The blood collects in the space surrounding the eye, and eventually becomes visible through the skin. In most cases these injuries heal on their own within a few weeks and medical attention is generally not required.
A black eye is usually characterized by these symptoms:
- Pain and swelling
- Dark purple and yellow discoloration of the skin around the eye socket
- Difficulty opening the eye
What Are Possible Complications from a Black Eye?
While it’s rarely a serious injury, it may indicate a fracture or damage to the eye socket or to the eye itself. In some cases victims of eye injury may experience hyphema, which is bleeding in the antechamber of the eye. This is the fluid-filled area between the cornea and the iris.
Ocular hypertension (that is, high pressure within the eye) can also result from the type of blunt-force injury.
In rare cases, other problems may be arise with a black eye. These may include:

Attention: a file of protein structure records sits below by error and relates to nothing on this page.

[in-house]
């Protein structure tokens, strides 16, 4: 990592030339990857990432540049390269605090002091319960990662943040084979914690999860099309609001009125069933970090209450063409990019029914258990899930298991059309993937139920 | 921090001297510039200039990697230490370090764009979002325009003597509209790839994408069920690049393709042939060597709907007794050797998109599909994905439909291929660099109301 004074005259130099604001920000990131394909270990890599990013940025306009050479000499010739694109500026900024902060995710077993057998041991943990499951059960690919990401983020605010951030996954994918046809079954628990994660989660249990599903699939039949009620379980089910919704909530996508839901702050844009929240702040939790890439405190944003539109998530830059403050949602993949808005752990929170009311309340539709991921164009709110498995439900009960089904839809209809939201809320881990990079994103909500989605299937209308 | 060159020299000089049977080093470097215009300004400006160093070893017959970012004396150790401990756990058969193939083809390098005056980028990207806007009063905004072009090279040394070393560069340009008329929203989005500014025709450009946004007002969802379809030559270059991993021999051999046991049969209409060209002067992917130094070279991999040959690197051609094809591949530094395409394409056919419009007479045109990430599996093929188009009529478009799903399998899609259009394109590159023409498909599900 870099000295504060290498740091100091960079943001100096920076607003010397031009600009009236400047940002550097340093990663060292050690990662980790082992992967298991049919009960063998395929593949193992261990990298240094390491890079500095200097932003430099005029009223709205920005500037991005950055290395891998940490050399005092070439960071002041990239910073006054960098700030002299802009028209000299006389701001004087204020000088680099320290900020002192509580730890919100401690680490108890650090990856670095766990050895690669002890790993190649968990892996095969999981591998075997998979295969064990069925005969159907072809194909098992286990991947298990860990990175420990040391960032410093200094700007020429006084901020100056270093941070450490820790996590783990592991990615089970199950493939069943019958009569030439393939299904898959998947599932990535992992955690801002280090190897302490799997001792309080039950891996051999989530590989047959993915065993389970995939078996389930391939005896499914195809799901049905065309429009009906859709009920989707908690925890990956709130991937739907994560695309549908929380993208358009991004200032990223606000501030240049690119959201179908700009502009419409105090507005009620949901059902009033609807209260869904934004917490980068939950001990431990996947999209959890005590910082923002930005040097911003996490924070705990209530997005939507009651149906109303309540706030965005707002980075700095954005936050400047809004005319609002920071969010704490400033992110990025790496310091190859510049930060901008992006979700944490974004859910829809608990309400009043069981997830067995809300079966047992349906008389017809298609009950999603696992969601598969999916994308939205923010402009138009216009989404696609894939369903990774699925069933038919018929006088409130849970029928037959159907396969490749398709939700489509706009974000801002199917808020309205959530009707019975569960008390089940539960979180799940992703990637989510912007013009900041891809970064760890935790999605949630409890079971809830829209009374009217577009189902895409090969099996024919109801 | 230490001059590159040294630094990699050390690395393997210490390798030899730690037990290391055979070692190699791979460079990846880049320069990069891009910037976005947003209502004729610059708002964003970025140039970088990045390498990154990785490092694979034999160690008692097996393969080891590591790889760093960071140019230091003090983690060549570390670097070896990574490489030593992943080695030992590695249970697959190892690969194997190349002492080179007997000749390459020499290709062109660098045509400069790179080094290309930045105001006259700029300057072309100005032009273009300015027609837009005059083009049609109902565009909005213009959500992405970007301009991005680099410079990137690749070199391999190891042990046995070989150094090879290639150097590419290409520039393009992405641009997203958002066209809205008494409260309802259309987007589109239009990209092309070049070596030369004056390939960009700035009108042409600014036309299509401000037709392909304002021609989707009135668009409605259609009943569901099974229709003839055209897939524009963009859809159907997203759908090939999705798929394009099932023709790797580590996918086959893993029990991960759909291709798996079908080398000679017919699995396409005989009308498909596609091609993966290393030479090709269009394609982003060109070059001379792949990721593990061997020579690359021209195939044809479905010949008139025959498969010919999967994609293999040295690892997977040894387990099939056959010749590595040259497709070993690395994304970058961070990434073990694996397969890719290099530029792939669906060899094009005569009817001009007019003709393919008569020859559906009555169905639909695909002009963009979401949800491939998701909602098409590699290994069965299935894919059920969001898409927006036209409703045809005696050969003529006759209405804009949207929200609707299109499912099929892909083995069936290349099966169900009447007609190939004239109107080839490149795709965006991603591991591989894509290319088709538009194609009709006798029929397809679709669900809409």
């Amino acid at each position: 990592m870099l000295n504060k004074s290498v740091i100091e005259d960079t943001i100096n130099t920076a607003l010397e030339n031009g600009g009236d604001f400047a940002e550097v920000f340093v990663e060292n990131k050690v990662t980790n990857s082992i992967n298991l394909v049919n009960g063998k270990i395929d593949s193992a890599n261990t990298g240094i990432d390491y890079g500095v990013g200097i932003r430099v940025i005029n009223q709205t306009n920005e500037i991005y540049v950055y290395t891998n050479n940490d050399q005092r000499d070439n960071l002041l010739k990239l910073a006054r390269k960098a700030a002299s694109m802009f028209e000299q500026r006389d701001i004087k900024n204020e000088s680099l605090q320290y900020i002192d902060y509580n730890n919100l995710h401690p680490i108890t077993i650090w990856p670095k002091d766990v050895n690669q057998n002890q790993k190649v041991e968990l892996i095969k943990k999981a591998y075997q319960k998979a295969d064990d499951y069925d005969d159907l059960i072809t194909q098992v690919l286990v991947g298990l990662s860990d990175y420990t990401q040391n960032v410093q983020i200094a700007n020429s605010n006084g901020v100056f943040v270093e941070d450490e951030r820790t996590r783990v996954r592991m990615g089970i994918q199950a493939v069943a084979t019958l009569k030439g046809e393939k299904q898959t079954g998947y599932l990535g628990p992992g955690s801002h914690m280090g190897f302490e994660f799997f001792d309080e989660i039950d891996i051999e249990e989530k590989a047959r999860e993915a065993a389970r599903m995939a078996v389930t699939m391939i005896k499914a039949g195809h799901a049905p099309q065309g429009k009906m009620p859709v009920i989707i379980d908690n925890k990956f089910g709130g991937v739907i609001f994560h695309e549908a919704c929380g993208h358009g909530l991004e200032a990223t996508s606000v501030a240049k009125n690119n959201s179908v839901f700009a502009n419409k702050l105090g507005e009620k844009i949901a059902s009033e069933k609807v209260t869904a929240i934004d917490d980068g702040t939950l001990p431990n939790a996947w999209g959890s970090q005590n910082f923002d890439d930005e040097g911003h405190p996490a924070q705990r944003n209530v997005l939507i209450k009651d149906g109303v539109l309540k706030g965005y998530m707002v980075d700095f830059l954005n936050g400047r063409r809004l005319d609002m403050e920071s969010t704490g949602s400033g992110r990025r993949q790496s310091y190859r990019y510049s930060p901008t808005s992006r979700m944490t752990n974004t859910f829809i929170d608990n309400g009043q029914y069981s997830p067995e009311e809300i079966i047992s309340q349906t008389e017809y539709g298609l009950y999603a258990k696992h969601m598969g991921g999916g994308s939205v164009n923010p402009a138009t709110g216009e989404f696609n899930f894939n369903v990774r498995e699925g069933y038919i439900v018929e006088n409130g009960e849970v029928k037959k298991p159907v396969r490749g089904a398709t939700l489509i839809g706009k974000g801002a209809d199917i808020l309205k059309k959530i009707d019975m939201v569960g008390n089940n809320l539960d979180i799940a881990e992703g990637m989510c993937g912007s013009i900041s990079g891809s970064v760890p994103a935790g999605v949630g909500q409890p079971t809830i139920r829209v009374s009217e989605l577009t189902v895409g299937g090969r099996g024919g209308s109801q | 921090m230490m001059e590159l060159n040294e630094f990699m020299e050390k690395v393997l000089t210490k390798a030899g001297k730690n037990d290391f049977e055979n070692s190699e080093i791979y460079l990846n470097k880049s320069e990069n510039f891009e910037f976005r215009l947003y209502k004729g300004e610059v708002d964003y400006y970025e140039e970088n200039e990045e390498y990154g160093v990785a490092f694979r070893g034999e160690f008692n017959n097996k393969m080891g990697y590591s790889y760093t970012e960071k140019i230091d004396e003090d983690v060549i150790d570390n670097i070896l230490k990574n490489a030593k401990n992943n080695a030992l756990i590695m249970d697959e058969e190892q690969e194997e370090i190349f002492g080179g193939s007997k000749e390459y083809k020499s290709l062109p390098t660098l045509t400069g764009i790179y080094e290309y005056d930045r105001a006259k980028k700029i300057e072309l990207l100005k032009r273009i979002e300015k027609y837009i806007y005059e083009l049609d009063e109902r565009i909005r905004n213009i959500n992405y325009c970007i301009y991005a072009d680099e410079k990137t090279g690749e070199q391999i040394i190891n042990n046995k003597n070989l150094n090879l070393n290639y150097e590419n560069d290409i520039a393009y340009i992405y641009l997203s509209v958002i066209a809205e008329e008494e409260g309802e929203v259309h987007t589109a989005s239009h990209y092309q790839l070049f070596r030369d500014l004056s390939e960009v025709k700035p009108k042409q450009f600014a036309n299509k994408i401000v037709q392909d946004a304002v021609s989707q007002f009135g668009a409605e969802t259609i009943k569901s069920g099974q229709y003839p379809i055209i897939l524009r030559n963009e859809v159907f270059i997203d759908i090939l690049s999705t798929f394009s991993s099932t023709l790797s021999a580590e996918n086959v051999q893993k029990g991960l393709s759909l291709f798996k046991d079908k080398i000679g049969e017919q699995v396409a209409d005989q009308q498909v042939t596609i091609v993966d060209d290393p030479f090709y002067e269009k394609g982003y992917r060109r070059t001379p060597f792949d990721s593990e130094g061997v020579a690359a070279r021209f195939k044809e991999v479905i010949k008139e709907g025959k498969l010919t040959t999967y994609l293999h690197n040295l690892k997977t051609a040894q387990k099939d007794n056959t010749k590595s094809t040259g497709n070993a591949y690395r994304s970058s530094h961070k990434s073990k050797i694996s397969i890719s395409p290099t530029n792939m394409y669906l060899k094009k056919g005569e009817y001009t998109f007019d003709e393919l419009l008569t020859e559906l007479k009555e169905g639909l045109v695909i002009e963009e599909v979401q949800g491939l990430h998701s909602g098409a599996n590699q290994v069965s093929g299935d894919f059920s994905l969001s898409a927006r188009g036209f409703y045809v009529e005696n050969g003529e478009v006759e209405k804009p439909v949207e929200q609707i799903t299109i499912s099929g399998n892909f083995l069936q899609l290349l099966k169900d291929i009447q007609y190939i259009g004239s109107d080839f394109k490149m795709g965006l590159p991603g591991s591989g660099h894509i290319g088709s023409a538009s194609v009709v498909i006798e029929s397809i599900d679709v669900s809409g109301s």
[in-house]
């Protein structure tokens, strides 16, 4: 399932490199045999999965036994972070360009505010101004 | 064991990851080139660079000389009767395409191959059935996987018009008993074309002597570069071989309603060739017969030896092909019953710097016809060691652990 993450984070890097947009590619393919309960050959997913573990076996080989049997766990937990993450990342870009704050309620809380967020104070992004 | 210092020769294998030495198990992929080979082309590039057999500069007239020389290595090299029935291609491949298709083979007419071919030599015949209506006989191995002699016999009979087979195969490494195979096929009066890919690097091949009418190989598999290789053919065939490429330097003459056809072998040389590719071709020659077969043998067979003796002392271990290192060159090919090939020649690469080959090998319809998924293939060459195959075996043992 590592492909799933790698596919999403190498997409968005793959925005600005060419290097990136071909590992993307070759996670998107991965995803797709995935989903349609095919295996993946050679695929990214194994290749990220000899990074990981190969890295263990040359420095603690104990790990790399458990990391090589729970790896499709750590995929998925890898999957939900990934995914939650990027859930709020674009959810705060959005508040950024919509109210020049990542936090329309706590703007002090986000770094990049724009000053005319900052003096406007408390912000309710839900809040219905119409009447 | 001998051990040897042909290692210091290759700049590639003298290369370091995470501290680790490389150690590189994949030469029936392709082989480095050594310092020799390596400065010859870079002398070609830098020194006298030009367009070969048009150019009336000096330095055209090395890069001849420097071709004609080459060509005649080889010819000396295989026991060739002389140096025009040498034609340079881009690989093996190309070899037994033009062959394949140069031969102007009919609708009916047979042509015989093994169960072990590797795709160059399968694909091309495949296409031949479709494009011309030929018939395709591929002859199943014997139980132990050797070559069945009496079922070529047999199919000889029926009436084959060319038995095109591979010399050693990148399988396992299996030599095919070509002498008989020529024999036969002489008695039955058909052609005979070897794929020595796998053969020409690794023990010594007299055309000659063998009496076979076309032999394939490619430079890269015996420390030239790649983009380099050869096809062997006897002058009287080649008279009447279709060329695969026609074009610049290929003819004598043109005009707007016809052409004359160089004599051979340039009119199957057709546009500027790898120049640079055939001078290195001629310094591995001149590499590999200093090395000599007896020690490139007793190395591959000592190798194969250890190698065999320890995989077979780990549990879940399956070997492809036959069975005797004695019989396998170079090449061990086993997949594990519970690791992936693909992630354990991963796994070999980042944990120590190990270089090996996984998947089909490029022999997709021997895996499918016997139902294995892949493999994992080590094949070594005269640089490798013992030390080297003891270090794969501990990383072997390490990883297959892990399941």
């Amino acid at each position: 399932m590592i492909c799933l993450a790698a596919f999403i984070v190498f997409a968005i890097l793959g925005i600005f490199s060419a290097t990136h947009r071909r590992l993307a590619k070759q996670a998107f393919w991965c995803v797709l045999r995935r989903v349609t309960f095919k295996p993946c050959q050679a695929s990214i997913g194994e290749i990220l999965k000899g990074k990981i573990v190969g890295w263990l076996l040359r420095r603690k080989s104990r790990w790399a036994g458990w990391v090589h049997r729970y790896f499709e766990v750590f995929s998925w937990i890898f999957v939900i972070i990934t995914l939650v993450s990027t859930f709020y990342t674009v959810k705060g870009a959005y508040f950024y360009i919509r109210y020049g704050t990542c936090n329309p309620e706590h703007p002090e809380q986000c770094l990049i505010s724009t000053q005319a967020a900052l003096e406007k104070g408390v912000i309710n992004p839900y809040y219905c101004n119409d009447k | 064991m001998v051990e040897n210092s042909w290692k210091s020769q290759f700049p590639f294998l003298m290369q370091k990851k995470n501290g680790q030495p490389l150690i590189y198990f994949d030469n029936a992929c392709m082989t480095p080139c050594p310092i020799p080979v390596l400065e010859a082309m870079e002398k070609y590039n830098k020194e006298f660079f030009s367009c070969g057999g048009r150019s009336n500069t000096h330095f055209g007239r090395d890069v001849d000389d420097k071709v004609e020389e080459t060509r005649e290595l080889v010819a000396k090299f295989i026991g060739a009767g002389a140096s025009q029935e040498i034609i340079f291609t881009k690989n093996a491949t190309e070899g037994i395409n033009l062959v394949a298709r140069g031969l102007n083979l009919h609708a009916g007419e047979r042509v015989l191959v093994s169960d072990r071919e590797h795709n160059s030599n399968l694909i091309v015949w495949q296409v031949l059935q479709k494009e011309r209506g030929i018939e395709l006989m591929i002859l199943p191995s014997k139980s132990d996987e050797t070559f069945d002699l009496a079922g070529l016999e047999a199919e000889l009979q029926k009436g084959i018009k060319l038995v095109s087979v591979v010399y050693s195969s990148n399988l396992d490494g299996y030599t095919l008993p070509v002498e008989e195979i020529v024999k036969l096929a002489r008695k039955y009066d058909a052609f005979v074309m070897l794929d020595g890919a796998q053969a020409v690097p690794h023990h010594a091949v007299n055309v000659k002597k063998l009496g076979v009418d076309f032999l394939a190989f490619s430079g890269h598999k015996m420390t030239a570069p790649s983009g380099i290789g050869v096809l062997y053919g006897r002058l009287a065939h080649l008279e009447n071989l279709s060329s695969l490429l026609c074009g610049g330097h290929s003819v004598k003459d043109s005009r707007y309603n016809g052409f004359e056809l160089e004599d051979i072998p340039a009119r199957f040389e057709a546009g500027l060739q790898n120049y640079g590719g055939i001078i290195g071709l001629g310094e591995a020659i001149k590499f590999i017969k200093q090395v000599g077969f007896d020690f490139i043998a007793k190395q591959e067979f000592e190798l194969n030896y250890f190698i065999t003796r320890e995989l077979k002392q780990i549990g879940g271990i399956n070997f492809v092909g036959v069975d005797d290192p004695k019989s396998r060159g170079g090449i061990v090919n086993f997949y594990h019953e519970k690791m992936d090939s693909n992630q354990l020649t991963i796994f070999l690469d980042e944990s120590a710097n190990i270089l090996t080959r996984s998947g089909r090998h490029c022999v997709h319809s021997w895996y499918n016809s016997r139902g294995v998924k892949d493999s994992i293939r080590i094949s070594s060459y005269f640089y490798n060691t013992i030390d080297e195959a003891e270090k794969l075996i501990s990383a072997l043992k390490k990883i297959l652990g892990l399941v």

But again, this is only seen every now and then.
It’s also a good idea to add vitamins and antioxidants to your diet. If you want to learn more about specific vitamins and minerals that are essential for your eye health, click here.
Other reasons to seek immediate medical attention:
- Changes in your vision, such as blurring or double vision
- Loss of vision
- Severe, persistent pain
- Pain with eye movement
- Discharge from the eye (this may be a sign of infection)
- Bleeding from the eye
- Drowsiness or feelings of disorientation (these may be signs of a concussion)
- Blood or any type of fluid leaking from your ears (this too may be a sign of a concussion)
- Dizziness or nausea
- Swelling has not gone down after a few days
- Loss of consciousness at the time of the injury
- Inability to move the eye
- The eyeball appears deformed
What Questions Should I Ask My Doctor?
- Do I have a concussion, or just a bruised eye socket?
- Will I need additional medical treatment, or will an ice pack and a bottle of ibuprofen suffice?
- How bad have I damaged my eyeball?
- How long will it take my black eye to heal?
- I have two black eyes, but I do not recall having injured both of them. Is it possible that I have a head injury severe enough to have caused a basilar skull fracture?
- Should I set another appointment for a checkup?